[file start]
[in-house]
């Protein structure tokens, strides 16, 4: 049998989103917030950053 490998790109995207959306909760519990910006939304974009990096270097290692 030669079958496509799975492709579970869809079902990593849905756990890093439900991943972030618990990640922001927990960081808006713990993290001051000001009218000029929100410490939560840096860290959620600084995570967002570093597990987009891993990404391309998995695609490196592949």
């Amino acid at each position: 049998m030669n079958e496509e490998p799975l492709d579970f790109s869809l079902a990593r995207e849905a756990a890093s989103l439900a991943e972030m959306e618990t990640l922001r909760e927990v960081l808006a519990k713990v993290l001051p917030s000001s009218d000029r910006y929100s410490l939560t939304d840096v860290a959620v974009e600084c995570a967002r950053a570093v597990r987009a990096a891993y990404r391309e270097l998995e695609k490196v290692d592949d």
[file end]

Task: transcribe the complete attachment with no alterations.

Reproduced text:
[in-house]
């Protein structure tokens, strides 16, 4: 049998989103917030950053 490998790109995207959306909760519990910006939304974009990096270097290692 030669079958496509799975492709579970869809079902990593849905756990890093439900991943972030618990990640922001927990960081808006713990993290001051000001009218000029929100410490939560840096860290959620600084995570967002570093597990987009891993990404391309998995695609490196592949």
């Amino acid at each position: 049998m030669n079958e496509e490998p799975l492709d579970f790109s869809l079902a990593r995207e849905a756990a890093s989103l439900a991943e972030m959306e618990t990640l922001r909760e927990v960081l808006a519990k713990v993290l001051p917030s000001s009218d000029r910006y929100s410490l939560t939304d840096v860290a959620v974009e600084c995570a967002r950053a570093v597990r987009a990096a891993y990404r391309e270097l998995e695609k490196v290692d592949d």